But – VERY IMPORTANT – don't let the easy availability of stop-offs lull you into carelessness in the brazing process, as discussed below!
1. Overuse – Because of the effectiveness of stop-offs, many brazing shops tend to lose concern about the amount of BFM they apply to parts, merely saying: "Oh, don't worry about how much BFM is used, just put on more stop-off." That is a VERY bad idea! Stop-off should never be used as an excuse for allowing the use of too much BFM. Unfortunately, I see too many shops that overuse brazing stop-offs rather than training their people to back off from such overuse. Instead, they should only use the correct amount of BFM that is needed to make a good brazement and only small amounts of stop-off if it is absolutely necessary.
2. Correcting stop-off "mistakes" – It is not uncommon for persons applying the stop-off to make a mistake and accidentally apply it onto a surface that needs to be brazed. I've heard some folks very softly say: "Uh, oh..." as they're putting stop-off onto parts. When I look in their direction to see what they just did, I see them taking a cloth and dipping it into a solution such as acetone or alcohol with the intent of wiping the stop-off from the surfaces where it is not supposed to be. THIS DOES NOT WORK!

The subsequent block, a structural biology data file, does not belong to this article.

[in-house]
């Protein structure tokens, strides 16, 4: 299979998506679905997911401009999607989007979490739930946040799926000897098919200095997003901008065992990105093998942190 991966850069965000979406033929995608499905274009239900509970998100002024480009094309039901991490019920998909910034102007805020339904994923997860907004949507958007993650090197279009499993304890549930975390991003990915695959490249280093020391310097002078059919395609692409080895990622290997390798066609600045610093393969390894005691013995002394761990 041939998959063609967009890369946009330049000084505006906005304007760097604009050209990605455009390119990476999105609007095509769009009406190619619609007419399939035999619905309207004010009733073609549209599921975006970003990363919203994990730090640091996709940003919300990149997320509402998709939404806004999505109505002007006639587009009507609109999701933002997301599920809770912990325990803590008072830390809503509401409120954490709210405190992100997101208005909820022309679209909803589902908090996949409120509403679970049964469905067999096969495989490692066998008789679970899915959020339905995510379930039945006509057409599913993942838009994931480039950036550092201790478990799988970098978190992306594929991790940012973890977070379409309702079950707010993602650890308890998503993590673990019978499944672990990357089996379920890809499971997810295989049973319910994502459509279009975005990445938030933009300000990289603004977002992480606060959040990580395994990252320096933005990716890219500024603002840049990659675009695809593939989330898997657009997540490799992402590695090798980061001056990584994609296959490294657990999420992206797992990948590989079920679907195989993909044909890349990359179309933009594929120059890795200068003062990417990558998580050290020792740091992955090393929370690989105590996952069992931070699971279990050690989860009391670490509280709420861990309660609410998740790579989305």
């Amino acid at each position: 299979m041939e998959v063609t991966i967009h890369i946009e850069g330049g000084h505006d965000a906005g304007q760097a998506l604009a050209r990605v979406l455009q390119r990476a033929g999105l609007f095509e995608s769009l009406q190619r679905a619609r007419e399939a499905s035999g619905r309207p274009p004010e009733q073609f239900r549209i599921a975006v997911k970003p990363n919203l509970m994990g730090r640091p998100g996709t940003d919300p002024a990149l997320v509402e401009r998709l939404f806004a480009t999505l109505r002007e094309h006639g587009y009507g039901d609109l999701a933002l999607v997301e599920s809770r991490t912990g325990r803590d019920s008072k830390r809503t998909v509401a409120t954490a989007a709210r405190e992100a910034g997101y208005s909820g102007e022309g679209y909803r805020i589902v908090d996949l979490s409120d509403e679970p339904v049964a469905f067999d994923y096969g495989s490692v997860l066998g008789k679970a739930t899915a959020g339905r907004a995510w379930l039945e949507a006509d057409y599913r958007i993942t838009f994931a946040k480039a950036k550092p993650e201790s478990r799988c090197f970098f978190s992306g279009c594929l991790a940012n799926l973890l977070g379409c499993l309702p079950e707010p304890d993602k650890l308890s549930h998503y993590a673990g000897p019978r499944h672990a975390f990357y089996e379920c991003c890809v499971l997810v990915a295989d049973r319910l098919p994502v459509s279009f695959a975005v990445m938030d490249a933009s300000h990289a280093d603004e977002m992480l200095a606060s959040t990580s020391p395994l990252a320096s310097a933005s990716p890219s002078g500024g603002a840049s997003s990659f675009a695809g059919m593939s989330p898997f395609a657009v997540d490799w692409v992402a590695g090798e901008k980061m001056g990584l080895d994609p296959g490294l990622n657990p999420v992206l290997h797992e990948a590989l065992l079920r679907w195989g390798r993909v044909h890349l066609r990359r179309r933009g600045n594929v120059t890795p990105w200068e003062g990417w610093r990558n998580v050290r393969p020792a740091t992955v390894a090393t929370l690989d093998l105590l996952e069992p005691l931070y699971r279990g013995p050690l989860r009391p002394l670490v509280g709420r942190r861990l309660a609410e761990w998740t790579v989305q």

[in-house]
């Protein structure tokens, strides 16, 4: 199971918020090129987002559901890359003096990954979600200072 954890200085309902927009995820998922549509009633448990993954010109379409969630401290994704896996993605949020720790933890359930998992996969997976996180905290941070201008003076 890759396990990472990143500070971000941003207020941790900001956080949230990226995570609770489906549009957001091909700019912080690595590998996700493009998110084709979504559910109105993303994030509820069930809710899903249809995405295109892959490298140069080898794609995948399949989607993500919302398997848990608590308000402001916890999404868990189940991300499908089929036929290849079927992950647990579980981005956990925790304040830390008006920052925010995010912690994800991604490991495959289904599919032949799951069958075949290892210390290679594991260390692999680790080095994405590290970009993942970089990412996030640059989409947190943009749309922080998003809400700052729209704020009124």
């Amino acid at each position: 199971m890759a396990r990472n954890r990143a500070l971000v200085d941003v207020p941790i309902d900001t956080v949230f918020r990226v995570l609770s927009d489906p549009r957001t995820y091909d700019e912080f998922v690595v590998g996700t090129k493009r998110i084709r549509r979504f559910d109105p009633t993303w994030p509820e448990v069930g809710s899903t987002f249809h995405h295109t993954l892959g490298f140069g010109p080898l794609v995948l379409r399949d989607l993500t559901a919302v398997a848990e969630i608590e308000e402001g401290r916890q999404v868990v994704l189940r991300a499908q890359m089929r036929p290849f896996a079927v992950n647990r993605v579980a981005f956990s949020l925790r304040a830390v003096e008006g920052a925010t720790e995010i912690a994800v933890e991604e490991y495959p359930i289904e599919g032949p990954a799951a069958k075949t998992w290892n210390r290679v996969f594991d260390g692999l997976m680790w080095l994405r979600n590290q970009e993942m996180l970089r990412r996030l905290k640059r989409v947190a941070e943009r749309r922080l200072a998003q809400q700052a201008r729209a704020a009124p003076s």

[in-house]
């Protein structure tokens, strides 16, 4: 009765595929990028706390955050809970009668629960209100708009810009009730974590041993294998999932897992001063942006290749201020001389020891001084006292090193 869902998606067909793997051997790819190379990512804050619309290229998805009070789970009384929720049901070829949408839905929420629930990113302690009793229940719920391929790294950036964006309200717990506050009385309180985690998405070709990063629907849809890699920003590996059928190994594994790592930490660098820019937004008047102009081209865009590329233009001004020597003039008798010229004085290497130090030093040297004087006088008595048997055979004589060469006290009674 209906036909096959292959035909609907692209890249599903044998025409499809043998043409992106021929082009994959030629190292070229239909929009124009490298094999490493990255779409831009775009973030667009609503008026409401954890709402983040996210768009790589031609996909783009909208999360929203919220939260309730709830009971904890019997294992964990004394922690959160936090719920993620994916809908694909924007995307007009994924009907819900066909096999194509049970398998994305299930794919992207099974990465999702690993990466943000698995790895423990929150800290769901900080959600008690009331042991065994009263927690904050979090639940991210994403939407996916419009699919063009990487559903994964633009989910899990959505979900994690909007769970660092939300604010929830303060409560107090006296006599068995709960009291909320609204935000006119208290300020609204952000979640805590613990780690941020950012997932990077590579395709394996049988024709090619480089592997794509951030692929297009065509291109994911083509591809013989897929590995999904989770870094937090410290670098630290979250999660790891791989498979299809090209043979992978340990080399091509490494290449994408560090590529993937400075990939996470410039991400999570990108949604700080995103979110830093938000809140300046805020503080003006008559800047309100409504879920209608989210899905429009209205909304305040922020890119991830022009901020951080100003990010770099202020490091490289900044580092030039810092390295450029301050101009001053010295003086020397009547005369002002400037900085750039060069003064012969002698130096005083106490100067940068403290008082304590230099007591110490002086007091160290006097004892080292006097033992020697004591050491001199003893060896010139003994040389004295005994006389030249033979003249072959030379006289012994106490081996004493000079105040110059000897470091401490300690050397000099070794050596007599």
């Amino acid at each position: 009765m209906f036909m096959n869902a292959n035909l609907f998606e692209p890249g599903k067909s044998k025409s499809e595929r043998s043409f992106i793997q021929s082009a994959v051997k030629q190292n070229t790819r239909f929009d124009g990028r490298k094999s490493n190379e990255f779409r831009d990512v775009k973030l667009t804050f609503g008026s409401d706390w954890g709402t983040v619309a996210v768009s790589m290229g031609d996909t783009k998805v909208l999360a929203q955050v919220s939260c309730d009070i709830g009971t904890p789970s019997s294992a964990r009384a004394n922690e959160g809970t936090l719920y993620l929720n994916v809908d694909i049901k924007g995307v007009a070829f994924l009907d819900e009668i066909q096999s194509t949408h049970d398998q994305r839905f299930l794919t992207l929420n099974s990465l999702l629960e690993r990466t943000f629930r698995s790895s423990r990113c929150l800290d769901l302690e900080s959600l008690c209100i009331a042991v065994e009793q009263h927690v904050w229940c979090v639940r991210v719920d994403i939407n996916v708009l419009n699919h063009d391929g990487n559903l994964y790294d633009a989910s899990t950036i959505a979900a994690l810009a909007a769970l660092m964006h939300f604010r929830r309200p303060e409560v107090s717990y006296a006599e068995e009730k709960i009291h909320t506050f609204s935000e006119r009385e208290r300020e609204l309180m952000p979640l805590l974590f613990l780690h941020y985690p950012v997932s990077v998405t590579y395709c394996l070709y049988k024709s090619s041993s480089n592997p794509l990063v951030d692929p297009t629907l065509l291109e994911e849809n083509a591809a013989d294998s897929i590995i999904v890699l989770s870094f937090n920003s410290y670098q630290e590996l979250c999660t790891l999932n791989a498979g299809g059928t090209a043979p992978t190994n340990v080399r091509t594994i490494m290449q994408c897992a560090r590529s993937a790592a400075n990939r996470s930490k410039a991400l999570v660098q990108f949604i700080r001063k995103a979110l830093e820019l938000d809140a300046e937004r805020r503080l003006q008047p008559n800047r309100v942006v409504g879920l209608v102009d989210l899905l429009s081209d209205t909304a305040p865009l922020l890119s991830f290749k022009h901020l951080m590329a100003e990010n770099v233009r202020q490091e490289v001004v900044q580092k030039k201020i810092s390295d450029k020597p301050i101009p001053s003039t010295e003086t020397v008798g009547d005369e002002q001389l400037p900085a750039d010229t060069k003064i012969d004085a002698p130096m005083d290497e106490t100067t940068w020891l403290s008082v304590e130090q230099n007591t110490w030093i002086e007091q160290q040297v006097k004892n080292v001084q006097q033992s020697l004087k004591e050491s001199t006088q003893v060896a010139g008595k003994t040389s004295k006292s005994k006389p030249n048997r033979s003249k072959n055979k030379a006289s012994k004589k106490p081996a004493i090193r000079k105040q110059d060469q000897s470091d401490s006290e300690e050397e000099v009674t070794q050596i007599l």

Please understand that the following saying is very true: "Once stopped-off, always stopped-off." You cannot merely wipe the stop-off from the surface and expect that surface will then become brazeable again. That will not occur. Residues from the stop-off are still there, and the BFM will avoid wetting that surface.
The only way to effectively remove stop-off from surfaces is to either thoroughly ultrasonically clean that surface or machine off the contaminated top surface layer. Better yet, find ways to eliminate the use of stop-off altogether. Too many shops plan on the use of stop-offs on too many of their parts, thinking that it is always wise to do so. No, it is not.
Brazing stop-off can be a helpful tool for a brazing shop, but it should be used sparingly and only when absolutely needed. Otherwise, overuse of stop-offs can actually result in more-than-necessary scrap and rework of parts.